Etymology
Advertisement
fief (n.)
also feoff, 1610s, from French fief (12c.) "a 'feud,' possession, holding, domain; feudal duties, payment," from Medieval Latin feodum "land or other property whose use is granted in return for service," widely said to be from Frankish *fehu-od "payment-estate," or a similar Germanic compound, in which the first element is from Proto-Germanic *fekhu, making it cognate with Old English feoh "money, movable property, cattle" (see fee). Second element perhaps is similar to Old English ead "wealth" (see Edith).
Related entries & more 
Advertisement
enfeoff (v.)
c. 1400, based on Old French enfeffer, from en- "in" (see en- (1)) + feoff, variant of fief (n.). Related: Enfeoffment.
Related entries & more 
fee (n.)

Middle English, representing the merger or mutual influence of two words, one from Old English, one from an Old French form of the same Germanic word, and both ultimately from a PIE root meaning "cattle."

The Old English word is feoh "livestock, cattle; movable property; possessions in livestock, goods, or money; riches, treasure, wealth; money as a medium of exchange or payment," from Proto-Germanic *fehu (source also of Old Saxon fehu, Old High German fihu, German Vieh "cattle," Gothic faihu "money, fortune"). This is from PIE *peku- "cattle" (source also of Sanskrit pasu, Lithuanian pekus "cattle;" Latin pecu "cattle," pecunia "money, property").

The other word is Anglo-French fee, from Old French fieu, a variant of fief "possession, holding, domain; feudal duties, payment" (see fief), which apparently is a Germanic compound in which the first element is cognate with Old English feoh.

Via Anglo-French come the legal senses "estate in land or tenements held on condition of feudal homage; land, property, possession" (c. 1300). Hence fee-simple (late 14c.) "absolute ownership," as opposed to fee-tail (early 15c.) "entailed ownership," inheritance limited to some particular class of heirs (second element from Old French taillir "to cut, to limit").

The feudal sense was extended from landholdings to inheritable offices of service to a feudal lord (late 14c.; in Anglo-French late 13c.), for example forester of fe "a forester by heritable right." As these often were offices of profit, the word came to be used for "remuneration for service in office" (late 14c.), hence, "payment for (any kind of) work or services" (late 14c.). From late 14c. as "a sum paid for a privilege" (originally admission to a guild); early 15c. as "money payment or charge exacted for a licence, etc."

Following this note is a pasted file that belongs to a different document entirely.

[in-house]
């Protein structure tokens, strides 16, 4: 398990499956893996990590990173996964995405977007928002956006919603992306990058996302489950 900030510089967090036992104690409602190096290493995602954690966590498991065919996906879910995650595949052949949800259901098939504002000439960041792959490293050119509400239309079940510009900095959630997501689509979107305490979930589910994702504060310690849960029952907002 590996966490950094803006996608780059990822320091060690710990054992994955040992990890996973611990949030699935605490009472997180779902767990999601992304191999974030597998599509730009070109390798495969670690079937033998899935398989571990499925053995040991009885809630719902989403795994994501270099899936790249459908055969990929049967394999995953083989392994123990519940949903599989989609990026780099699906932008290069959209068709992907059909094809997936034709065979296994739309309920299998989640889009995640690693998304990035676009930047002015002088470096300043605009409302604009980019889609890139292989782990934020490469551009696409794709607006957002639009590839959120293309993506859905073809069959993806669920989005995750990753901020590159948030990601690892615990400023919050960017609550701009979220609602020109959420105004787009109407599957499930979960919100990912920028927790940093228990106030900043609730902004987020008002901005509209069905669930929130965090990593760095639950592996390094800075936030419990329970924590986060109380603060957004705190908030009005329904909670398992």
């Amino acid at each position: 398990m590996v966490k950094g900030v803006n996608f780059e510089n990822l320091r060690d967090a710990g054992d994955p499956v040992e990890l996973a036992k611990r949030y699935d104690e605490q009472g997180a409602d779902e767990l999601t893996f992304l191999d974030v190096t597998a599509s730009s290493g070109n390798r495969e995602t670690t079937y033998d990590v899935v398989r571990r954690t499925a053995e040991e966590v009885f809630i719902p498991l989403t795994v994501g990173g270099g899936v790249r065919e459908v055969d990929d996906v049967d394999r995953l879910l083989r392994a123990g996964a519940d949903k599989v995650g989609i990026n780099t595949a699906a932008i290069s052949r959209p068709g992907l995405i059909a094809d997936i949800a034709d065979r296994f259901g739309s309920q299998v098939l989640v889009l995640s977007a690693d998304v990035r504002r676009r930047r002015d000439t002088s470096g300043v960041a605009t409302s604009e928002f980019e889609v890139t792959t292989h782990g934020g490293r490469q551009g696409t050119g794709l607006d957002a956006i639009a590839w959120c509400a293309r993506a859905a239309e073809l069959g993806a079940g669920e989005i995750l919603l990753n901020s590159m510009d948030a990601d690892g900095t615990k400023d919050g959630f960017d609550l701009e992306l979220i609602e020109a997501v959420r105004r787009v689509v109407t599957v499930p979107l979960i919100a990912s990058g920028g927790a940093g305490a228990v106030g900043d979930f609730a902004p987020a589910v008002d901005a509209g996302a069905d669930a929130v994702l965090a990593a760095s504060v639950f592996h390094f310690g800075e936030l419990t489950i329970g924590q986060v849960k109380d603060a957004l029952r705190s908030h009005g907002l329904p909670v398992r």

Related entries & more 
tenement (n.)
c. 1300, "holding of immovable property" (such as land or buildings,) from Anglo-French (late 13c.), Old French tenement "fief, land, possessions, property" (12c.), from Medieval Latin tenementum "a holding, fief" (11c.), from Latin tenere "to hold," from PIE root *ten- "to stretch." The meaning "dwelling place, residence" is attested from early 15c.; tenement house "house broken up into apartments, usually in a poor section of a city" is first recorded 1858, American English, from tenement in an earlier sense (especially in Scotland) "large house constructed to be let to a number of tenants" (1690s).
Related entries & more 
Advertisement
loan (n.)
late 12c., "that which is lent or owning, a thing furnished on promise of future return," also "a gift or reward from a superior, a gift of God," from Old Norse lan "loan," from Proto-Germanic *laikhwniz (source also of Old Frisian len "thing lent," Middle Dutch lene, Dutch leen "loan, fief," Old High German lehan, German Lehn "fief, feudal tenure"), originally "to let have, to leave (to someone)," from PIE *loikw-nes-, suffixed form of root *leikw- "to leave."

The Norse word also is cognate with Old English læn "gift," which according to OED did not survive into Middle English, but its derived verb lænan is the source of lend (v.). From early 15c. as "a contribution to public finances" (ostensibly voluntary but often coerced; sometimes repaid, sometimes not). As a verb, loan is attested from 1540s, perhaps earlier, and formerly was current, but it has now been supplanted in England by lend, though it survives in American English. Slang loan shark first attested 1900 (see shark (n.)).
Related entries & more